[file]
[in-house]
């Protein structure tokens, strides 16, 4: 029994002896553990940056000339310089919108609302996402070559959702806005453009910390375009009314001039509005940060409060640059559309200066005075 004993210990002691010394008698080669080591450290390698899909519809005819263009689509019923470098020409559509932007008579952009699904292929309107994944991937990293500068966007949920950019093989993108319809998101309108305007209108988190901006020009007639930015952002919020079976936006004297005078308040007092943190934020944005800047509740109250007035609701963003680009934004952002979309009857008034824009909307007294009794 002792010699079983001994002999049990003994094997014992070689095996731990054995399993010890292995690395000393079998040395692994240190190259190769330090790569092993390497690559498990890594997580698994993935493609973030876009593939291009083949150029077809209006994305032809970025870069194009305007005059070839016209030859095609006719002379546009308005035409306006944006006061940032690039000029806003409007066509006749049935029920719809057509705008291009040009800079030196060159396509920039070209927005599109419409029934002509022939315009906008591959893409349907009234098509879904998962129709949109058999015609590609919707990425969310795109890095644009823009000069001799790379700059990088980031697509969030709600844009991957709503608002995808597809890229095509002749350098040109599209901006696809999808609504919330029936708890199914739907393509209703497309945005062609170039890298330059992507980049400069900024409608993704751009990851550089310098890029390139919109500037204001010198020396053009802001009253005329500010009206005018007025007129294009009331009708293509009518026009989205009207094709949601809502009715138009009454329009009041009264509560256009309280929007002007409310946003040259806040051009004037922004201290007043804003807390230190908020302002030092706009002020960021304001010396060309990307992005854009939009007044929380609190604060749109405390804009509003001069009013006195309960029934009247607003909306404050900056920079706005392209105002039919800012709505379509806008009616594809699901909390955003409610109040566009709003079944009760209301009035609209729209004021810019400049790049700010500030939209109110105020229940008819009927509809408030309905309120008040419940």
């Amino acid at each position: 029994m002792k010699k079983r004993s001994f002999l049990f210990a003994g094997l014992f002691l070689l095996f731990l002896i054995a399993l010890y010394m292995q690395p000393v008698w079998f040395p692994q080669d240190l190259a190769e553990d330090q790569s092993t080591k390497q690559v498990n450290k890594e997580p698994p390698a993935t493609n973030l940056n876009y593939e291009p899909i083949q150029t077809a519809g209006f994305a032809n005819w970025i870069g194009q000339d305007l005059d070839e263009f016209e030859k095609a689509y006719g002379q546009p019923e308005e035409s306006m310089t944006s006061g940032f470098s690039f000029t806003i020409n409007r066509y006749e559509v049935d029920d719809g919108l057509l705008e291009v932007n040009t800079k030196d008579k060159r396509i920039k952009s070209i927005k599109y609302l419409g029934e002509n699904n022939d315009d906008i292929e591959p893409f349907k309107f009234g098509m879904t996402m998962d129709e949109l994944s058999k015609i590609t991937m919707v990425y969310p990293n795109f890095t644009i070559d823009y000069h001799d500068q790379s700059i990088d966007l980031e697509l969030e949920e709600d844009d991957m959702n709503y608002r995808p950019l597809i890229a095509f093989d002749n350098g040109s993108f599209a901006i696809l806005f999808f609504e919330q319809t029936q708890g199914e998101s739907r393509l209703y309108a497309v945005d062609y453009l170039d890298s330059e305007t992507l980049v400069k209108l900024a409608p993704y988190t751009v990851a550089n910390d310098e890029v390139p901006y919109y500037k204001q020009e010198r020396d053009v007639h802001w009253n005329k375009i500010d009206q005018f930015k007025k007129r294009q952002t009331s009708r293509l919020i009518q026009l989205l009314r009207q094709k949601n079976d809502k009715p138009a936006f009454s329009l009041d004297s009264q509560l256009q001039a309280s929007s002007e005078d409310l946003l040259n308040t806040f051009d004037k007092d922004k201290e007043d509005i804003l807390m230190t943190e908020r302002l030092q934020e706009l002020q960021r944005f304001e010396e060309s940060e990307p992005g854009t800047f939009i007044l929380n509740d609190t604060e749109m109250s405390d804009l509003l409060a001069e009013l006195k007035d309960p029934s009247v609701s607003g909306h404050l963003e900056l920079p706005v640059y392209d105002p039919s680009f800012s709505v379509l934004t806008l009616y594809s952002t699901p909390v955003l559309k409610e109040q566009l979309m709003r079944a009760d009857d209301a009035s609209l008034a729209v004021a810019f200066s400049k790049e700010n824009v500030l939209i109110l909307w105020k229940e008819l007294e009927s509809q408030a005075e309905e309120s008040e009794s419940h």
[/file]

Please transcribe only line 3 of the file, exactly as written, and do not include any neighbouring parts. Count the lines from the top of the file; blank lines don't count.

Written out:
């Amino acid at each position: 029994m002792k010699k079983r004993s001994f002999l049990f210990a003994g094997l014992f002691l070689l095996f731990l002896i054995a399993l010890y010394m292995q690395p000393v008698w079998f040395p692994q080669d240190l190259a190769e553990d330090q790569s092993t080591k390497q690559v498990n450290k890594e997580p698994p390698a993935t493609n973030l940056n876009y593939e291009p899909i083949q150029t077809a519809g209006f994305a032809n005819w970025i870069g194009q000339d305007l005059d070839e263009f016209e030859k095609a689509y006719g002379q546009p019923e308005e035409s306006m310089t944006s006061g940032f470098s690039f000029t806003i020409n409007r066509y006749e559509v049935d029920d719809g919108l057509l705008e291009v932007n040009t800079k030196d008579k060159r396509i920039k952009s070209i927005k599109y609302l419409g029934e002509n699904n022939d315009d906008i292929e591959p893409f349907k309107f009234g098509m879904t996402m998962d129709e949109l994944s058999k015609i590609t991937m919707v990425y969310p990293n795109f890095t644009i070559d823009y000069h001799d500068q790379s700059i990088d966007l980031e697509l969030e949920e709600d844009d991957m959702n709503y608002r995808p950019l597809i890229a095509f093989d002749n350098g040109s993108f599209a901006i696809l806005f999808f609504e919330q319809t029936q708890g199914e998101s739907r393509l209703y309108a497309v945005d062609y453009l170039d890298s330059e305007t992507l980049v400069k209108l900024a409608p993704y988190t751009v990851a550089n910390d310098e890029v390139p901006y919109y500037k204001q020009e010198r020396d053009v007639h802001w009253n005329k375009i500010d009206q005018f930015k007025k007129r294009q952002t009331s009708r293509l919020i009518q026009l989205l009314r009207q094709k949601n079976d809502k009715p138009a936006f009454s329009l009041d004297s009264q509560l256009q001039a309280s929007s002007e005078d409310l946003l040259n308040t806040f051009d004037k007092d922004k201290e007043d509005i804003l807390m230190t943190e908020r302002l030092q934020e706009l002020q960021r944005f304001e010396e060309s940060e990307p992005g854009t800047f939009i007044l929380n509740d609190t604060e749109m109250s405390d804009l509003l409060a001069e009013l006195k007035d309960p029934s009247v609701s607003g909306h404050l963003e900056l920079p706005v640059y392209d105002p039919s680009f800012s709505v379509l934004t806008l009616y594809s952002t699901p909390v955003l559309k409610e109040q566009l979309m709003r079944a009760d009857d209301a009035s609209l008034a729209v004021a810019f200066s400049k790049e700010n824009v500030l939209i109110l909307w105020k229940e008819l007294e009927s509809q408030a005075e309905e309120s008040e009794s419940h």